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Beta Readers Are a Writer’s Best Friends

I’m looking at the January calendar of my blog and I see that, aside from the recurring features, I posted very little. That sounds like lazy, but believe me, it wasn’t.
The entire months of November through January, I worked on the revision of my novel, a version meant for my beta readers.

Beta readers are the bones and blood of a writerly relationship.

1129275_help_me_I believe it. I truly do, even if I had never had betas before. But I’ve been member of the Critique Circle for seven years now and I know the value of a good crit. On CC, I’ve received hundreds of critiques and I’ve given more than one thousand. Every single one of them was valuable, and I mean every single one, even the ones I’ve given.
Writing a critique means looking into the deep workings of a story, trying to understand how style and content relate to and enhance each other, and once you’ve done it, that’s a conquest. Whatever insight you offer to your critiquing partner is an insight you had to give to yourself first and it will remain with you, even when you write your own stories.
But there’s a limit to the workshop system, in my opinion: you post your novel chapter by chapter, even if you have the option (like I have on CC as premium member) to post the entire novel at once. Critters who read the entire novel straight, one chapter after the other, are very few. Normally, some time passes between reading a chapter and the next one and this causes critters to lose sight of the whole novel and concentrate on just the one chapter. Which, good as it is, is not really what I’m looking for after seven drafts of the novel.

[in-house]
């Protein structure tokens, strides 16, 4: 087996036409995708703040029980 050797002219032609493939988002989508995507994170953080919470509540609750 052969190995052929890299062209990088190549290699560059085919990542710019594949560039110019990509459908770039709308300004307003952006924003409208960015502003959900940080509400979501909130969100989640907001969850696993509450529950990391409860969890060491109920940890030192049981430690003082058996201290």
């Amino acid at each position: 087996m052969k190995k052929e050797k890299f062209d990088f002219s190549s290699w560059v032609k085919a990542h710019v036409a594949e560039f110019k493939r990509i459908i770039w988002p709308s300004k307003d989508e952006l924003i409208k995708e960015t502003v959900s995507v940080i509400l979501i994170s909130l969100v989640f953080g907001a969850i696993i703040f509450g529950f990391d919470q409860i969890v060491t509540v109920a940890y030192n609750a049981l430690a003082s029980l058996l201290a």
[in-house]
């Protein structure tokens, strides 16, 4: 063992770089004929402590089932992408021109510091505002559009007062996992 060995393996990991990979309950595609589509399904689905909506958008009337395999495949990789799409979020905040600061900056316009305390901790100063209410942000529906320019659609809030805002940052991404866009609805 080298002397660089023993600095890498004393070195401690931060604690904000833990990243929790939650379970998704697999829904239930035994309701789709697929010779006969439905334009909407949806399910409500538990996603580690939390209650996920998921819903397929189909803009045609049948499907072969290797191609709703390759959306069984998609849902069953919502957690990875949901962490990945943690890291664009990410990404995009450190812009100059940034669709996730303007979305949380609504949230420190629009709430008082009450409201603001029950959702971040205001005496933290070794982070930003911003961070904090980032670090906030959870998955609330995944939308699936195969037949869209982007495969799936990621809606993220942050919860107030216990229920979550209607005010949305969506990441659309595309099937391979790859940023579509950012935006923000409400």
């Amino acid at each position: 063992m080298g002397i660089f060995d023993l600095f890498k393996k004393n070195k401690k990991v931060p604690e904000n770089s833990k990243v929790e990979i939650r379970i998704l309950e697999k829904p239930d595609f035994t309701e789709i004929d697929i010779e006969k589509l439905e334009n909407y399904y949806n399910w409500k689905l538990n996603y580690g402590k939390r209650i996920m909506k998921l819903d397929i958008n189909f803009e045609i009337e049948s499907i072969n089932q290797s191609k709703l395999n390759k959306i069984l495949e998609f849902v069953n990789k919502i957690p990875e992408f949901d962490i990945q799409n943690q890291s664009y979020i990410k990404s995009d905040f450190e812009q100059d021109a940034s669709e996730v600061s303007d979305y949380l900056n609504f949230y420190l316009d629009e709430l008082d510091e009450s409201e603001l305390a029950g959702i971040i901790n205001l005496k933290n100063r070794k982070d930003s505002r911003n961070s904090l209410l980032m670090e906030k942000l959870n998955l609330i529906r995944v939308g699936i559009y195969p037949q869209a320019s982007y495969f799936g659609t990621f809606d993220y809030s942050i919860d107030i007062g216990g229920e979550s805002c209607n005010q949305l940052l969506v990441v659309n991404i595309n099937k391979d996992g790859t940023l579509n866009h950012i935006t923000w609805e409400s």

So, after posting the first three chapters and seeing the kind of crits I was receiving weren’t exactly what I was looking for (thought they were all good per se), I decided to try this new adventure of beta reading.

Finding beta readers might be hard job.

You’re asking to read an entire novel and to give feedback on the entire structure of the novel and the story. That’s no small ask.
Who would you dare asking?
Jennifer Keishin Armstrong has a very good article here on how to go about looking for beta readers. Luckily, I didn’t need to start from scratches, because I had already done a part of what is suggested. I had already pinned down the places where I’d ask.
readingCritique Circle was a given. Of course, exchanging critiques on the workshop is something I’ve done many times over the years and with some of these critters a bond of trust has develop. I don’t hesitate to call of few of them friends (I’ve been even fortunate enough to meet a couple of them, even if we live so far away from each other). I trust their judgement because I’m lucky enough to have enjoyed it before. Besides, some of them have been hearing about Ghost Trilogy since it was jus tan idea in a nutshell. Some of them have even helped shaping up or sorting out part of the plot. Asking these friends came natural and I can’t wait to hear their reaction.